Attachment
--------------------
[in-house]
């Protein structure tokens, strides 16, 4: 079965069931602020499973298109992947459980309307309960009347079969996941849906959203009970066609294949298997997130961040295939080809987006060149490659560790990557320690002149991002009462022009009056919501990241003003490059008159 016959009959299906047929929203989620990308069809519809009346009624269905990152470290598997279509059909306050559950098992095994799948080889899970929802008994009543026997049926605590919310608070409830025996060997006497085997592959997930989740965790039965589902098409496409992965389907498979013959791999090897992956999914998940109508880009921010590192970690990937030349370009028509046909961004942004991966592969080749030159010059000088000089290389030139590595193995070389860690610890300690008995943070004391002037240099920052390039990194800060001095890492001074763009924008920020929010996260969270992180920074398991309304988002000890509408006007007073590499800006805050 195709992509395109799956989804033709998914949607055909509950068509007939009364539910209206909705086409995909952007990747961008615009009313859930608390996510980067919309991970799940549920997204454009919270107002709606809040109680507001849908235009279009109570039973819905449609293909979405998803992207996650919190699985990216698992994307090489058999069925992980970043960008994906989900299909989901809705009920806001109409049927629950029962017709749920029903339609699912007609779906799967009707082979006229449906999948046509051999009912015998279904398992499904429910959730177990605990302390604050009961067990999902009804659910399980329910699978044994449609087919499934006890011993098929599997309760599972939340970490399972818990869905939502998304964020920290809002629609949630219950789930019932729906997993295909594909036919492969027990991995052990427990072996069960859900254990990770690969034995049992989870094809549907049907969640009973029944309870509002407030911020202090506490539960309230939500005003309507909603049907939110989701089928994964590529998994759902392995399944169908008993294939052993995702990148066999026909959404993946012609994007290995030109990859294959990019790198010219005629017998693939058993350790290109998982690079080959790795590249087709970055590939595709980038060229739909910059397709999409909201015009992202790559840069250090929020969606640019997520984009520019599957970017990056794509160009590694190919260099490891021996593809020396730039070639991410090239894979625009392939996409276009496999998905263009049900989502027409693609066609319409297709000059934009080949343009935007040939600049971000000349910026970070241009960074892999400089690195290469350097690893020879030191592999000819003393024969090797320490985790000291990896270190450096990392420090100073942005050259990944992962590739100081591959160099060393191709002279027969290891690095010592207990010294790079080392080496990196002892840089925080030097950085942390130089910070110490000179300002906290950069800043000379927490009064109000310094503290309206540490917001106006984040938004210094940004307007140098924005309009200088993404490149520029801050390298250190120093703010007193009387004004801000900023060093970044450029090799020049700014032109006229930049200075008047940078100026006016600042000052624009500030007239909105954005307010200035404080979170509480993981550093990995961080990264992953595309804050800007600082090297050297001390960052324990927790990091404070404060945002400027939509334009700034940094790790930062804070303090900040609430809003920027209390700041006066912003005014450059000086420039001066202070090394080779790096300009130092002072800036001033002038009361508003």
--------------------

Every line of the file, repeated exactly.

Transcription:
[in-house]
């Protein structure tokens, strides 16, 4: 079965069931602020499973298109992947459980309307309960009347079969996941849906959203009970066609294949298997997130961040295939080809987006060149490659560790990557320690002149991002009462022009009056919501990241003003490059008159 016959009959299906047929929203989620990308069809519809009346009624269905990152470290598997279509059909306050559950098992095994799948080889899970929802008994009543026997049926605590919310608070409830025996060997006497085997592959997930989740965790039965589902098409496409992965389907498979013959791999090897992956999914998940109508880009921010590192970690990937030349370009028509046909961004942004991966592969080749030159010059000088000089290389030139590595193995070389860690610890300690008995943070004391002037240099920052390039990194800060001095890492001074763009924008920020929010996260969270992180920074398991309304988002000890509408006007007073590499800006805050 195709992509395109799956989804033709998914949607055909509950068509007939009364539910209206909705086409995909952007990747961008615009009313859930608390996510980067919309991970799940549920997204454009919270107002709606809040109680507001849908235009279009109570039973819905449609293909979405998803992207996650919190699985990216698992994307090489058999069925992980970043960008994906989900299909989901809705009920806001109409049927629950029962017709749920029903339609699912007609779906799967009707082979006229449906999948046509051999009912015998279904398992499904429910959730177990605990302390604050009961067990999902009804659910399980329910699978044994449609087919499934006890011993098929599997309760599972939340970490399972818990869905939502998304964020920290809002629609949630219950789930019932729906997993295909594909036919492969027990991995052990427990072996069960859900254990990770690969034995049992989870094809549907049907969640009973029944309870509002407030911020202090506490539960309230939500005003309507909603049907939110989701089928994964590529998994759902392995399944169908008993294939052993995702990148066999026909959404993946012609994007290995030109990859294959990019790198010219005629017998693939058993350790290109998982690079080959790795590249087709970055590939595709980038060229739909910059397709999409909201015009992202790559840069250090929020969606640019997520984009520019599957970017990056794509160009590694190919260099490891021996593809020396730039070639991410090239894979625009392939996409276009496999998905263009049900989502027409693609066609319409297709000059934009080949343009935007040939600049971000000349910026970070241009960074892999400089690195290469350097690893020879030191592999000819003393024969090797320490985790000291990896270190450096990392420090100073942005050259990944992962590739100081591959160099060393191709002279027969290891690095010592207990010294790079080392080496990196002892840089925080030097950085942390130089910070110490000179300002906290950069800043000379927490009064109000310094503290309206540490917001106006984040938004210094940004307007140098924005309009200088993404490149520029801050390298250190120093703010007193009387004004801000900023060093970044450029090799020049700014032109006229930049200075008047940078100026006016600042000052624009500030007239909105954005307010200035404080979170509480993981550093990995961080990264992953595309804050800007600082090297050297001390960052324990927790990091404070404060945002400027939509334009700034940094790790930062804070303090900040609430809003920027209390700041006066912003005014450059000086420039001066202070090394080779790096300009130092002072800036001033002038009361508003």